In Portugal, Charlie has learned to bond and live (mostly harmoniously) with 8 other dogs, numerous cats, and a cockerel, which is no mean feat for Charlie who has a killer instinct (for chicken). If it wasn’t for her, I wouldn’t have any connection with the villagers, and she has really helped me keep my anxiety in check in a new place. What a gift she is, and after more than six years together, we are peas in a pod. 

 

Do Dogs Love Travel?

 

I know for sure Charlie doesn’t like cars, planes or ferries. She is not content on a journey, but she adapts better than I do to new surroundings. There’s a quiet acceptance there, and a trust in me that if I’m there, she’ll be ok.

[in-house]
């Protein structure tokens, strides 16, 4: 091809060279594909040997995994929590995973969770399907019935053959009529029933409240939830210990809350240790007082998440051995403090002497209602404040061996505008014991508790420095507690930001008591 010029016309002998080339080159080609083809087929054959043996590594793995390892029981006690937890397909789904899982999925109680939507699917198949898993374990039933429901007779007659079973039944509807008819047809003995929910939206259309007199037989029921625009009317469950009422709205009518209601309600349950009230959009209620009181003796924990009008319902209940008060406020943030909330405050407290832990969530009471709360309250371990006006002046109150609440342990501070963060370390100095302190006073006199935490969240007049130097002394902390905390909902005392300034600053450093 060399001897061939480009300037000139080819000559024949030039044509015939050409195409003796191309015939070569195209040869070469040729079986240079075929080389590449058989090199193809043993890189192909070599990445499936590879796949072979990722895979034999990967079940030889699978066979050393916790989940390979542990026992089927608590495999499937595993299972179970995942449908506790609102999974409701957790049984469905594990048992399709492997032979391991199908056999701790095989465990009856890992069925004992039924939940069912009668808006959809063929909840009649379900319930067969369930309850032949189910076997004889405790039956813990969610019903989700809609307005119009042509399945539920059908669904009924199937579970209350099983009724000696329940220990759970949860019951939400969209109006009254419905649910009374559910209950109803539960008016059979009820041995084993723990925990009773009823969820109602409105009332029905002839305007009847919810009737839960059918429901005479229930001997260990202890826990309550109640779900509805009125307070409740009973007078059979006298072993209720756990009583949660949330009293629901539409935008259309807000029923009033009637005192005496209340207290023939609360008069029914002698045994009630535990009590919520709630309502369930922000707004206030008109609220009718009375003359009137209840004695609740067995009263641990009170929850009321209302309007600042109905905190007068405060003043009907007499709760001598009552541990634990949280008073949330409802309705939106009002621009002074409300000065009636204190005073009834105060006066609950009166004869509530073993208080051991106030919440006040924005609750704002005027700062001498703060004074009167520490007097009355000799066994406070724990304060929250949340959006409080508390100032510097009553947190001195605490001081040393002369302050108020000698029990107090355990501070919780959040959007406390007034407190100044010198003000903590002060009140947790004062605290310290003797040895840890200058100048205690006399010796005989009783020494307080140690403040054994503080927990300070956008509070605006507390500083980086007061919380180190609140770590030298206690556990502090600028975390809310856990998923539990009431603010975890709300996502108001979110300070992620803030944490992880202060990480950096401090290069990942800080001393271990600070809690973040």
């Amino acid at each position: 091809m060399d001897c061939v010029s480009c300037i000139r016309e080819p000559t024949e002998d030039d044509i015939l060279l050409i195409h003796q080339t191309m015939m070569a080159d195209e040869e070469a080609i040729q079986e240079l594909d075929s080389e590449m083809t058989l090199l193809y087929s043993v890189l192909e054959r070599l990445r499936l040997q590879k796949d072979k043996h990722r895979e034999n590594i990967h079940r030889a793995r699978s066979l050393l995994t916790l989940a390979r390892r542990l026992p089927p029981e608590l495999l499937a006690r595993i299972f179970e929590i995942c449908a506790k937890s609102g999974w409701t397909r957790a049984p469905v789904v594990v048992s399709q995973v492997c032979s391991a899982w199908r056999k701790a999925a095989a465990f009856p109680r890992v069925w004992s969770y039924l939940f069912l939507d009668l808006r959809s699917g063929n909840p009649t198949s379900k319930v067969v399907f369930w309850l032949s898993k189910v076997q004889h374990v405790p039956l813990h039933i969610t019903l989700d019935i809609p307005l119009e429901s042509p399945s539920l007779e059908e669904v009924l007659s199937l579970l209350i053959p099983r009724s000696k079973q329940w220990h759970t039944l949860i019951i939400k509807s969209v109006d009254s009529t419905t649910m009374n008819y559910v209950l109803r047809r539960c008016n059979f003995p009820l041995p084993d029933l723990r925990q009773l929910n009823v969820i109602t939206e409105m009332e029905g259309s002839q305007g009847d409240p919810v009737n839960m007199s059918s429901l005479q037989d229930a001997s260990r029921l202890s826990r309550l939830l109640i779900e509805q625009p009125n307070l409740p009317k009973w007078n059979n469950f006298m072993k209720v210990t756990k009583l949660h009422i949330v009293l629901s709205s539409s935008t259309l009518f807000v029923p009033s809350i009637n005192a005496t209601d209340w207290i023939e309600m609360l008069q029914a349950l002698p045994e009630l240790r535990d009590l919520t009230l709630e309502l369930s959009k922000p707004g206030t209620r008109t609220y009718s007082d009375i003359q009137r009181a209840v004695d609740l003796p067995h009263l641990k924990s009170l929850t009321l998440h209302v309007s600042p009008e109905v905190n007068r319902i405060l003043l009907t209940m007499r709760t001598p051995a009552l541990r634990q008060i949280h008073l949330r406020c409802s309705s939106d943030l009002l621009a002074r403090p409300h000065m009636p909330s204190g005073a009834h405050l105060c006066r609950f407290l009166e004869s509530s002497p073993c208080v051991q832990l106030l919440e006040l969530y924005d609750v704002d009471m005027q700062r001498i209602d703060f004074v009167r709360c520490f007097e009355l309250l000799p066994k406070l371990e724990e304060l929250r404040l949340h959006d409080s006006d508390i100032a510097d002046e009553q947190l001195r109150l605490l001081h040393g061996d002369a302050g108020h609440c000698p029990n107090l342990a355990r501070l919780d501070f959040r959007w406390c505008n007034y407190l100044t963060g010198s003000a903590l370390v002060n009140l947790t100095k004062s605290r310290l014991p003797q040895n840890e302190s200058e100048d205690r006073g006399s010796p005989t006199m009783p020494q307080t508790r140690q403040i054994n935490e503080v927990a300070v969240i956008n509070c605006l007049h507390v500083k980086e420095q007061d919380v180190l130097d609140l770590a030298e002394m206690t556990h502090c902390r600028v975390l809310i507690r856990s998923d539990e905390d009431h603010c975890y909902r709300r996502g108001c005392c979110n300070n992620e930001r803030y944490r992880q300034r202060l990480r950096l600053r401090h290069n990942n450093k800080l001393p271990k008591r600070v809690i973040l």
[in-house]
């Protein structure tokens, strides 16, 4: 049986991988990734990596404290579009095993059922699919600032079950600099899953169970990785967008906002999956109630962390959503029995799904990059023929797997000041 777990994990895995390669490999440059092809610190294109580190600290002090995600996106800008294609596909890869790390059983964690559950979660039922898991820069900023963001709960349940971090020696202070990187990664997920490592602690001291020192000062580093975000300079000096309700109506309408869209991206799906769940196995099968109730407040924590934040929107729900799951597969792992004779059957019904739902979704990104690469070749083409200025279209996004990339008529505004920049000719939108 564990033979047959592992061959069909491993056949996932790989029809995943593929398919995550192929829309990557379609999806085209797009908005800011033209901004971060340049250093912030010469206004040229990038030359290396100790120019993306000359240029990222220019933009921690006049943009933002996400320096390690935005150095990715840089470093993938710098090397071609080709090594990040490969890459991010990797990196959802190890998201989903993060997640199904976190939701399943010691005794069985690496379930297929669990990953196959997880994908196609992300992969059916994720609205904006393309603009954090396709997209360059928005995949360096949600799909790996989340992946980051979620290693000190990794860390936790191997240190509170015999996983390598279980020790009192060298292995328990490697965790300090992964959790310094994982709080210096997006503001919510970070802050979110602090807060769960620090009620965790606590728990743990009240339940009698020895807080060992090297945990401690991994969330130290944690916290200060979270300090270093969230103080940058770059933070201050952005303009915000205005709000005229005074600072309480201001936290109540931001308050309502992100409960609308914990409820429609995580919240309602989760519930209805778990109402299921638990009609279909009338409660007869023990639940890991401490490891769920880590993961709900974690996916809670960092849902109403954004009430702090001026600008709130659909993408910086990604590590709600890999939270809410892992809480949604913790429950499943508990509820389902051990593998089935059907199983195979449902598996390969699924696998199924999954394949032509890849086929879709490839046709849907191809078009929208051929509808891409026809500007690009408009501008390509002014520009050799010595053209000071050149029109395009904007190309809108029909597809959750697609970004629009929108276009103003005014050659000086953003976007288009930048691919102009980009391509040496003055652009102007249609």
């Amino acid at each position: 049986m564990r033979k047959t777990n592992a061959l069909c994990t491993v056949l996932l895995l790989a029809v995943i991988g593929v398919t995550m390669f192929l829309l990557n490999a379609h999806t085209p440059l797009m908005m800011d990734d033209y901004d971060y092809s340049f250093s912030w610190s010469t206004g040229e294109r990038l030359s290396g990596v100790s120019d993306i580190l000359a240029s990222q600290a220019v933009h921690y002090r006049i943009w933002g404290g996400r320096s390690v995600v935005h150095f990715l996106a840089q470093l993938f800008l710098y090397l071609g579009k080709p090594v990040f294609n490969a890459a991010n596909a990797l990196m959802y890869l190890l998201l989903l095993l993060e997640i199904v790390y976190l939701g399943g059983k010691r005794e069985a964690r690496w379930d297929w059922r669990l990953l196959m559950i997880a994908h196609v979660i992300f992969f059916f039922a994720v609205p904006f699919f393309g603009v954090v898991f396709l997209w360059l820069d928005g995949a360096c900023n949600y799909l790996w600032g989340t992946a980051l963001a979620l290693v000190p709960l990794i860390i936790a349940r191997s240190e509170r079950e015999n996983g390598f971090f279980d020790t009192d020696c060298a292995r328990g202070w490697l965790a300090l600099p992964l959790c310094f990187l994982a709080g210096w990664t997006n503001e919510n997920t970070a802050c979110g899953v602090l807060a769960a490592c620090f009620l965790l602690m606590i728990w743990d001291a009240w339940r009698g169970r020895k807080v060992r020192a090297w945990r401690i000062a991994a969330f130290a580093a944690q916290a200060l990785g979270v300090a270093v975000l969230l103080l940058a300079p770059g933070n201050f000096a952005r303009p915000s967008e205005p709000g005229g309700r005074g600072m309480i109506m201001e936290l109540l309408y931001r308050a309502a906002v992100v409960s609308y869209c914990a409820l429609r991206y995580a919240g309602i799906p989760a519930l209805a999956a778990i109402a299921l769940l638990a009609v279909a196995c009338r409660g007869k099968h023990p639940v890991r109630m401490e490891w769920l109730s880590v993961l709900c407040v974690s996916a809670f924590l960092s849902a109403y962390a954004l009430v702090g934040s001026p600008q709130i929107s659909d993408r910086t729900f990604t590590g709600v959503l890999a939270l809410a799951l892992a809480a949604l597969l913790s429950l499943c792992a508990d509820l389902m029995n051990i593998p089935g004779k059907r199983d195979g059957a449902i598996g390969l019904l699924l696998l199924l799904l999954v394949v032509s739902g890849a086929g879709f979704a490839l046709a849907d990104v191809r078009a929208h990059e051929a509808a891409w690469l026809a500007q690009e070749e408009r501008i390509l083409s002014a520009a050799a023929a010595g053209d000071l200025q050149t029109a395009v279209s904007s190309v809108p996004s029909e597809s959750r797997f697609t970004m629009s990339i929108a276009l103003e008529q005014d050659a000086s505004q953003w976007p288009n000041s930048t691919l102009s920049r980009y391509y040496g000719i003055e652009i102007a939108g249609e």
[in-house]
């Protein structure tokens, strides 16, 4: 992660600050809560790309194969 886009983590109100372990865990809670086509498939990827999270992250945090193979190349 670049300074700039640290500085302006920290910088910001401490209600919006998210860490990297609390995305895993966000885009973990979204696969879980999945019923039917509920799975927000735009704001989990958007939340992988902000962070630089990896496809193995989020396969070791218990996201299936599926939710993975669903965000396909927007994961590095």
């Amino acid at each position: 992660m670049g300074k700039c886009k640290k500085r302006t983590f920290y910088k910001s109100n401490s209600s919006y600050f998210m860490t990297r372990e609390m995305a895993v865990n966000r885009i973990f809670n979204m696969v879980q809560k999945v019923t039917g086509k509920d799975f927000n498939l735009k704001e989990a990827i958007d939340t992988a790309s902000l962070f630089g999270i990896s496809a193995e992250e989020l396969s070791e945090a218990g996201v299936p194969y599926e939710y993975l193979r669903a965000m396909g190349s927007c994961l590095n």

Despite the guilt I have about dragging her around with me, I know she appreciates me. I’ve always thought that humans are home for a dog, rather than a place. There’s a lesson in there for me, as someone who lives a nomadic life — something that has become less easy with a dog.

Whether we settle or not, I know Charlie will continue to teach me her lessons about acceptance, contentment, flexibility, and trust, just as I will continue to teach her my (less profound) lessons, such as the simple fact that street bones aren’t always the best snack, no matter where you are in the world.

 

 

 

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About the author

Vaila Erin is a writer, lover of animals, and a bit of a nomad. For her, life is about stories — observing yourself and others so that you can laugh, cry and entertain each other with its absurdities. Connect with her at vailaerin.com or via LinkedIn.

 

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For every animal saved, countless others are still suffering.

By donating, you can create a future where animals no longer have to suffer.